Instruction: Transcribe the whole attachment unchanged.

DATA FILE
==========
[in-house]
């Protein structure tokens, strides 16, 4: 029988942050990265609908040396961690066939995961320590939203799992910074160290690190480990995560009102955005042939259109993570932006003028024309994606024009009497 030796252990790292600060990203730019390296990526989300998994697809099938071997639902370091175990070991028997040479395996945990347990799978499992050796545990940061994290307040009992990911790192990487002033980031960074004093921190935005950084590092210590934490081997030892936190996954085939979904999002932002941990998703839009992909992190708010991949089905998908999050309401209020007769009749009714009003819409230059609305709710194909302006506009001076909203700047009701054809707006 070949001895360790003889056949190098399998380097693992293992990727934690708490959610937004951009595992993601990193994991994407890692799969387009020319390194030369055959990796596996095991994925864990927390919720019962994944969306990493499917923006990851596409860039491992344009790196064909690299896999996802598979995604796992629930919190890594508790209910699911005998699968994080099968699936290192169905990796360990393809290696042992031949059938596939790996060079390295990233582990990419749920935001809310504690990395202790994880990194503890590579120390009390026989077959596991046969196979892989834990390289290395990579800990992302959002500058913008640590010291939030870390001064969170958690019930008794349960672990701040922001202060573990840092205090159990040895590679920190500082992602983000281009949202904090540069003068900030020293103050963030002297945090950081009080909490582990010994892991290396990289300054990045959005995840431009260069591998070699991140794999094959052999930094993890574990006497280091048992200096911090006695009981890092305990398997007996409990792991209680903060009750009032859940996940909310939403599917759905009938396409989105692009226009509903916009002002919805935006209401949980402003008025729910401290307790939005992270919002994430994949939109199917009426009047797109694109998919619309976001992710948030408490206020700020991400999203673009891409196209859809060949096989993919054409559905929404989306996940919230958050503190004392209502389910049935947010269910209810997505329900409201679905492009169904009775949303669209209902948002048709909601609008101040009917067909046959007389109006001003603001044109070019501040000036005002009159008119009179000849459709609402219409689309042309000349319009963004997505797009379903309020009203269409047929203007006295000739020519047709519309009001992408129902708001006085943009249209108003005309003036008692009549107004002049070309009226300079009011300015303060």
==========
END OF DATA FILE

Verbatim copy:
[in-house]
């Protein structure tokens, strides 16, 4: 029988942050990265609908040396961690066939995961320590939203799992910074160290690190480990995560009102955005042939259109993570932006003028024309994606024009009497 030796252990790292600060990203730019390296990526989300998994697809099938071997639902370091175990070991028997040479395996945990347990799978499992050796545990940061994290307040009992990911790192990487002033980031960074004093921190935005950084590092210590934490081997030892936190996954085939979904999002932002941990998703839009992909992190708010991949089905998908999050309401209020007769009749009714009003819409230059609305709710194909302006506009001076909203700047009701054809707006 070949001895360790003889056949190098399998380097693992293992990727934690708490959610937004951009595992993601990193994991994407890692799969387009020319390194030369055959990796596996095991994925864990927390919720019962994944969306990493499917923006990851596409860039491992344009790196064909690299896999996802598979995604796992629930919190890594508790209910699911005998699968994080099968699936290192169905990796360990393809290696042992031949059938596939790996060079390295990233582990990419749920935001809310504690990395202790994880990194503890590579120390009390026989077959596991046969196979892989834990390289290395990579800990992302959002500058913008640590010291939030870390001064969170958690019930008794349960672990701040922001202060573990840092205090159990040895590679920190500082992602983000281009949202904090540069003068900030020293103050963030002297945090950081009080909490582990010994892991290396990289300054990045959005995840431009260069591998070699991140794999094959052999930094993890574990006497280091048992200096911090006695009981890092305990398997007996409990792991209680903060009750009032859940996940909310939403599917759905009938396409989105692009226009509903916009002002919805935006209401949980402003008025729910401290307790939005992270919002994430994949939109199917009426009047797109694109998919619309976001992710948030408490206020700020991400999203673009891409196209859809060949096989993919054409559905929404989306996940919230958050503190004392209502389910049935947010269910209810997505329900409201679905492009169904009775949303669209209902948002048709909601609008101040009917067909046959007389109006001003603001044109070019501040000036005002009159008119009179000849459709609402219409689309042309000349319009963004997505797009379903309020009203269409047929203007006295000739020519047709519309009001992408129902708001006085943009249209108003005309003036008692009549107004002049070309009226300079009011300015303060």